An international paleontological team led by the University of Michigan's Jeff Wilson and the Geological Survey of India's Dhananjay Mohabey will publish their discovery online March 2 in the open-access journal PLoS Biology.
The remains of a nearly complete snake were found preserved in the nest of a sauropod dinosaur, adults of which are the largest animals known to have walked the earth. The snake was coiled around a recently hatched egg adjacent to a hatchling sauropod. Remains of other snake individuals associated with egg clutches at the same site indicate that the newly described snake made its living feeding on young dinosaurs.
"It was such a thrill to discover such a portentous moment frozen in time," said Mohabey, who made the initial discovery in the early 1980s.
Working with the sediment-covered and inscrutable specimen in 1987, Mohabey recognized dinosaur eggshell and limb bones but was unable to fully interpret the specimen. In 2001, Wilson visited Mohabey at his office at the Geological Survey of India and was astonished when he examined the specimen.
"I saw the characteristic vertebral locking mechanism of snakes alongside dinosaur eggshell and larger bones, and I knew it was an extraordinary specimen---but I also knew we needed to develop it further," Wilson said.
From that point began a decade-long odyssey that led to a formal agreement with the Government of India Ministry of Mines in 2004 that allowed preparation and study of the fossil at the U-M Museum of Paleontology, weeks of museum study in India, and field reconnaissance at the original locality in Gujarat by a team that included Wilson, Mohabey, snake expert Jason Head of the University of Toronto-Mississaugua, and geologist Shanan Peters of the University of Wisconsin. The field research was funded by the National Geographic Society.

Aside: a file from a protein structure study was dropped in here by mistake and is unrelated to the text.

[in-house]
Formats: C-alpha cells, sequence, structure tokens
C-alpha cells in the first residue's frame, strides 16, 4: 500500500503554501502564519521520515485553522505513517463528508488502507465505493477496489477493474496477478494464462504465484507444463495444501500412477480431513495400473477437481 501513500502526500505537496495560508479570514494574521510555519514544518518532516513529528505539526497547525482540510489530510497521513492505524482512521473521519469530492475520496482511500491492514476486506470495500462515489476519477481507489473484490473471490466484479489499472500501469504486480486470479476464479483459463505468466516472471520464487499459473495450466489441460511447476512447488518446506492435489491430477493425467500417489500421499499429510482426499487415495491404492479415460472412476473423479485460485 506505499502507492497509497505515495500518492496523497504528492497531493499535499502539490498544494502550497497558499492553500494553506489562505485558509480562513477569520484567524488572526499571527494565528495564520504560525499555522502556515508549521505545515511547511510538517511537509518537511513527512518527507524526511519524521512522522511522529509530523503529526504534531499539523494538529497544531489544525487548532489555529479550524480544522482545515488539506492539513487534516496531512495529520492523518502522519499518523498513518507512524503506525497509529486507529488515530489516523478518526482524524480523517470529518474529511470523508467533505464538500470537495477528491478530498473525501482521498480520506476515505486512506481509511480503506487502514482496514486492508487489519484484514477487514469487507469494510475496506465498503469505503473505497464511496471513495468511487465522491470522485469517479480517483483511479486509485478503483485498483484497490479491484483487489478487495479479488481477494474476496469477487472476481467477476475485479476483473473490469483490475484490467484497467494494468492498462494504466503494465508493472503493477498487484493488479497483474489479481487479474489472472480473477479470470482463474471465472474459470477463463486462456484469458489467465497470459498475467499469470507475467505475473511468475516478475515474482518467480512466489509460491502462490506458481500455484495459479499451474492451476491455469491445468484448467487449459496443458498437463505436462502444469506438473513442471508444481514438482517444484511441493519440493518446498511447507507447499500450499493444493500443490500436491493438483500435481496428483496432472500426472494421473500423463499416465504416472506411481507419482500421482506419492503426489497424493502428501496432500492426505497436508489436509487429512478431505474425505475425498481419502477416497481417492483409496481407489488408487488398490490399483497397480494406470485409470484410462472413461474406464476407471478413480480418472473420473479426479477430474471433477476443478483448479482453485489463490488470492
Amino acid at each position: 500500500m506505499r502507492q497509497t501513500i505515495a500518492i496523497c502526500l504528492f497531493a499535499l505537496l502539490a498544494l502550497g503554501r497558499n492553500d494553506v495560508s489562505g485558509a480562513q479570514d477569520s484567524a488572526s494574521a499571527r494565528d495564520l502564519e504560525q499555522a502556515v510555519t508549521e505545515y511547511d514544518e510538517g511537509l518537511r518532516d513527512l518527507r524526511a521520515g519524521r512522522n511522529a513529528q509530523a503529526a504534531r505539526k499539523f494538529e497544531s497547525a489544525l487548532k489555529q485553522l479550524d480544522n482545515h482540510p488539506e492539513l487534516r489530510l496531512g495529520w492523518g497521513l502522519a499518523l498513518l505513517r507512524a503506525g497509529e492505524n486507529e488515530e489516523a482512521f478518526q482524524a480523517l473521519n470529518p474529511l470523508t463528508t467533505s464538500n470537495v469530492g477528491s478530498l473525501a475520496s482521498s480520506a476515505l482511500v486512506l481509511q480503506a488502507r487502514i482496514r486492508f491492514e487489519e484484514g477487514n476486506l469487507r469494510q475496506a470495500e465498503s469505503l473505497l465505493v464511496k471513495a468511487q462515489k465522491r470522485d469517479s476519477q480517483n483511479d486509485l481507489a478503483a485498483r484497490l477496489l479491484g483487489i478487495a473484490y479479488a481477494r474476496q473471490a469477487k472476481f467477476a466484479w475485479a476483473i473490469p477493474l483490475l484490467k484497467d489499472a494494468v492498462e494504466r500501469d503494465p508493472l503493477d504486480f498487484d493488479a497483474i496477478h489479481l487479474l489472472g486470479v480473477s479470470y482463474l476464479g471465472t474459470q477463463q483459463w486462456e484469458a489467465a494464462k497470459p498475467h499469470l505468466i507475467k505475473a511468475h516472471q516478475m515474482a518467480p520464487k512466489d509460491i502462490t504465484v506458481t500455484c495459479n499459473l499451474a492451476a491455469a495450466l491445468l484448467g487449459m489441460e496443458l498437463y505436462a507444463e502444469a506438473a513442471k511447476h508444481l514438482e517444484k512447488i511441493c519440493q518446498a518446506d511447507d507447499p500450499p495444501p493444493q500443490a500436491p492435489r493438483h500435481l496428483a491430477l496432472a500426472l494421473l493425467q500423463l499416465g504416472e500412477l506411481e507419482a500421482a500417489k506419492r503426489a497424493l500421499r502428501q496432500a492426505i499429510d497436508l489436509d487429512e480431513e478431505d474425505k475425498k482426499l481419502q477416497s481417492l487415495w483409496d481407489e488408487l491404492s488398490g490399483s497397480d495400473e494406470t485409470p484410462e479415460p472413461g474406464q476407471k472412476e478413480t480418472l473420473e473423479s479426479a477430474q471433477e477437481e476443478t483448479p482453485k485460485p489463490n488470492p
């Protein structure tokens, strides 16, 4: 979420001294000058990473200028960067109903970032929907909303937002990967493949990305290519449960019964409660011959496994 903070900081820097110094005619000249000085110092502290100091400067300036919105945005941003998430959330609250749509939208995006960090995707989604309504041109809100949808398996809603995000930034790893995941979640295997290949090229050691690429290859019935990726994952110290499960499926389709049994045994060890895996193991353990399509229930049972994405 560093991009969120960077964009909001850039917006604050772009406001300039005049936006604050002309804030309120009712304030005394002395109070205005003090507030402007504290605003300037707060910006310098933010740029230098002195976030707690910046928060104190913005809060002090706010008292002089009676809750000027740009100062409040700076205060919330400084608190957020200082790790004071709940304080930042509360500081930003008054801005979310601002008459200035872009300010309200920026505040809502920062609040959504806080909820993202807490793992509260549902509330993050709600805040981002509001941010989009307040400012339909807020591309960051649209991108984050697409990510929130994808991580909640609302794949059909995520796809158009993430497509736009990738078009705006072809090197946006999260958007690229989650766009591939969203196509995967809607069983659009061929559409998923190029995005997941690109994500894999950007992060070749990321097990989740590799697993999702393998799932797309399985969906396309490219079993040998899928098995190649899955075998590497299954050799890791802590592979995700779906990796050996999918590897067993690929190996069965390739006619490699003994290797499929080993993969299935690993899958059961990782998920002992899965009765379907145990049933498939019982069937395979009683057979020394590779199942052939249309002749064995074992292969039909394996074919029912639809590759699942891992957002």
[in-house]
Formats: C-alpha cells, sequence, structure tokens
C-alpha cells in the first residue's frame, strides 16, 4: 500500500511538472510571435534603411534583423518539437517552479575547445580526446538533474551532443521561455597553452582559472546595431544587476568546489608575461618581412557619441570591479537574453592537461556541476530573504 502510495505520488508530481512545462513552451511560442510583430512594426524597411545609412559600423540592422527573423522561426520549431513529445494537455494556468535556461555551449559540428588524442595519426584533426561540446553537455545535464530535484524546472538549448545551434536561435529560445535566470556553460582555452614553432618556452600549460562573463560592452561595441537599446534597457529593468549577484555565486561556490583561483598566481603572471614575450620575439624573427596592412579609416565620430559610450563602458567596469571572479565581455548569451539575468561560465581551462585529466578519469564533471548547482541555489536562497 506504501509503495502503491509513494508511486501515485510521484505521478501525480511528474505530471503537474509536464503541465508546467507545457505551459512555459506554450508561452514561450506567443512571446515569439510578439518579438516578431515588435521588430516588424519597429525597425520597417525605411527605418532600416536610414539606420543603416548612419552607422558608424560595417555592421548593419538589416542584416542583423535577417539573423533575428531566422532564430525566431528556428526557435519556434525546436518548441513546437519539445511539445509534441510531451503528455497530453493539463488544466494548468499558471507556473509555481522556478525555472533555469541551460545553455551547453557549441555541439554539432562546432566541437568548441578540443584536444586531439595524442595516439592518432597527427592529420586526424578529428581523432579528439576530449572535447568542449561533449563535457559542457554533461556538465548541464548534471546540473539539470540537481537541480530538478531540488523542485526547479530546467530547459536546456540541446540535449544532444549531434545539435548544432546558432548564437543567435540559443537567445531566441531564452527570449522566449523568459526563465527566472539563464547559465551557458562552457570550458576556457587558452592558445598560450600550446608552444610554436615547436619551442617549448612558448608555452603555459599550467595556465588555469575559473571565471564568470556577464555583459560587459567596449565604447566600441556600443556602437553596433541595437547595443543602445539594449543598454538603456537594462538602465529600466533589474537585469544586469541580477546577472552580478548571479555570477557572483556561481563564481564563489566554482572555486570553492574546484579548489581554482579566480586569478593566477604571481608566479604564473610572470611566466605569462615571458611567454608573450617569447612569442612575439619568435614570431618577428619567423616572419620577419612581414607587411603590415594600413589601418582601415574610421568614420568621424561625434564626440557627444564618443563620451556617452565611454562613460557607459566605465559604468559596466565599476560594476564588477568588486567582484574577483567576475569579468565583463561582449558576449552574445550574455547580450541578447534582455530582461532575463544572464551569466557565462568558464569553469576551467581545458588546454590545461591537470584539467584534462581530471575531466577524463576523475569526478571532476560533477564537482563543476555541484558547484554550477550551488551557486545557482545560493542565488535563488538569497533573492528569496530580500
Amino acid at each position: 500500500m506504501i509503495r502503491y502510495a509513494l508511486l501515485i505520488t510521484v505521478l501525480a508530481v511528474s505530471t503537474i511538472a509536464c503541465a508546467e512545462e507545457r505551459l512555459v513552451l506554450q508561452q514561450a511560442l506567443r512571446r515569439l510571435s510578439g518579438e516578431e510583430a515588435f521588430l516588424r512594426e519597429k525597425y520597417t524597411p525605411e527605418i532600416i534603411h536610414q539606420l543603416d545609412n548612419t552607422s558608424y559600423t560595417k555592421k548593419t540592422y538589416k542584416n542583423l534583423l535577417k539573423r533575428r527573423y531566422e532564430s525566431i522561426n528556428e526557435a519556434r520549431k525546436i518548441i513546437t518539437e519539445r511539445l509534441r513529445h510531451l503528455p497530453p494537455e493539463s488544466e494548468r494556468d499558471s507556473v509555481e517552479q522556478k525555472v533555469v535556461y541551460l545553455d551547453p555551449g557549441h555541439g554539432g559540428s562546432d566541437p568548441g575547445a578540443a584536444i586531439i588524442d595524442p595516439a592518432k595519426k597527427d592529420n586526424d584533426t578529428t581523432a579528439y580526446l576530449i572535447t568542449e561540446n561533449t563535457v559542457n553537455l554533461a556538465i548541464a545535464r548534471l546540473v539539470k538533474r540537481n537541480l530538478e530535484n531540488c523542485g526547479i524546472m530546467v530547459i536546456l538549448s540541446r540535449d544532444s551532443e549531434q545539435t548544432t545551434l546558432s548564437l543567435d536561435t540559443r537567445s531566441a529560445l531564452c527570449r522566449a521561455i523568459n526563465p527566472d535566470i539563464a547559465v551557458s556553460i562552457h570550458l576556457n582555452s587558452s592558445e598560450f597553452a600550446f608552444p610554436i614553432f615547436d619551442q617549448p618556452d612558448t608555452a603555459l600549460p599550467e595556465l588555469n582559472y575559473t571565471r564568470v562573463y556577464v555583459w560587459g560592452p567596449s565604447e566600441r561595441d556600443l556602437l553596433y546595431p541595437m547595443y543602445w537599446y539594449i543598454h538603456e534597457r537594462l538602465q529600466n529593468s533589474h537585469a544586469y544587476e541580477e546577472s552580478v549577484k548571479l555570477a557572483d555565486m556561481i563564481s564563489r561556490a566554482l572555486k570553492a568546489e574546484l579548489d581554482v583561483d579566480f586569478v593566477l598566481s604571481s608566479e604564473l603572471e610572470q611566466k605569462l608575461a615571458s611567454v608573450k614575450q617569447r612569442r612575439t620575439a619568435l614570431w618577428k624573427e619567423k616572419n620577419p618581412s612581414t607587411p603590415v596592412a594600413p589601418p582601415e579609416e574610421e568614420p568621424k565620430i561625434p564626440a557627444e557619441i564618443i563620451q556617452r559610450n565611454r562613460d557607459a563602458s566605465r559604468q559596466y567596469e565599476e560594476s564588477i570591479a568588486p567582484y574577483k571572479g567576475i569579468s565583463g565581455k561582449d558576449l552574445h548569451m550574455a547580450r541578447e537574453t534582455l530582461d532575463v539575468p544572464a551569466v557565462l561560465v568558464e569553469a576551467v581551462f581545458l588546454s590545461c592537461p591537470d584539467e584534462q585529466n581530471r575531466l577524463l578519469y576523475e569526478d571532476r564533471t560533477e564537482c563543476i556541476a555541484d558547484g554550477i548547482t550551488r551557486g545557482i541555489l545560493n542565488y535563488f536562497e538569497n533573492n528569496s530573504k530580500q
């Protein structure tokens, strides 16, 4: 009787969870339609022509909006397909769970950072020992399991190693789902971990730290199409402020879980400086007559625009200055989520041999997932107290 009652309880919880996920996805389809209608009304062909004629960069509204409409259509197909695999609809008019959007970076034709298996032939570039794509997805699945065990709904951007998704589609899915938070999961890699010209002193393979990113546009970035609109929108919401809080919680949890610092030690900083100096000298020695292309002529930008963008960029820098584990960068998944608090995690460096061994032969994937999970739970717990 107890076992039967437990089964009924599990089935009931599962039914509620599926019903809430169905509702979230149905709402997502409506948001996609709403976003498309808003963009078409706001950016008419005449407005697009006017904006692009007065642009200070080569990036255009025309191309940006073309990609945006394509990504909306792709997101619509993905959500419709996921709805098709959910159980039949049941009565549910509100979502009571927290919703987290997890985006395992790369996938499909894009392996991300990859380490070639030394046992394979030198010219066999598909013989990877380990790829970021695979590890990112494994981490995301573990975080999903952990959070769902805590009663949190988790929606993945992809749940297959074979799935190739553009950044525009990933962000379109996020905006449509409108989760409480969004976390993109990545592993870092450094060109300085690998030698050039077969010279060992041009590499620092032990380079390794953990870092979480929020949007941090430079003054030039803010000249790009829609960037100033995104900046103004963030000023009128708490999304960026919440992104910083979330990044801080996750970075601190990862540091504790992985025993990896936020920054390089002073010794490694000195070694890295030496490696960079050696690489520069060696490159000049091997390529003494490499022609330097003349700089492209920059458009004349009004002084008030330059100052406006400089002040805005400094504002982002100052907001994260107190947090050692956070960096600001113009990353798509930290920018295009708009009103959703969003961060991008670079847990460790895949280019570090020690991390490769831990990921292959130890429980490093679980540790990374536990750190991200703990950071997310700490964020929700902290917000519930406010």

Preparation of the fossil at the U-M revealed the snake was coiled around a crushed dinosaur egg next to a freshly hatched sauropod dinosaur.
"We think that the hatchling had just exited its egg, and that activity attracted the snake," said Mohabey. "The eggs were lain in the loose sands near a small drainage and covered by a thin layer of sediment."
The arrangement of the bones and delicate structures, such as eggshells and the snake's skull, point to quick entombment.
"Sedimentation was unusually rapid and deep for this formation---a pulse of sand, probably mobilized during a storm, resulted in the preservation of this spectacular association," said Peters, who interpreted the paleoenvironment of the site.
The new snake, which was named Sanajeh indicus or "ancient-gaped one from the Indian subcontinent," because of its lizard-like gape, adds critical information that helps resolve the early diversification of snakes. Modern large-mouthed snakes are able to eat large prey because they have mobile skulls and wide gapes. Sanajeh bears only some of the traits of modern large-mouthed snakes and provides insight into how they evolved.
"Sanajeh was capable of ingesting the half meter-long sauropod hatchling because it was quite large itself, almost 3.5 meters long," Head said. "This points to an interesting evolutionary strategy for primitive snakes to eat large prey by increasing their body size."
Although the sauropod dinosaurs that Sanajeh preyed upon include the largest animals capable of walking on land, they began their life as small hatchlings that were about one-seventh the length of Sanajeh. Sauropods appear to have achieved their enormous size by virtue of a fast-growth phase, which would have kept them out of danger from Sanajeh-sized predators by the end of their first year of life.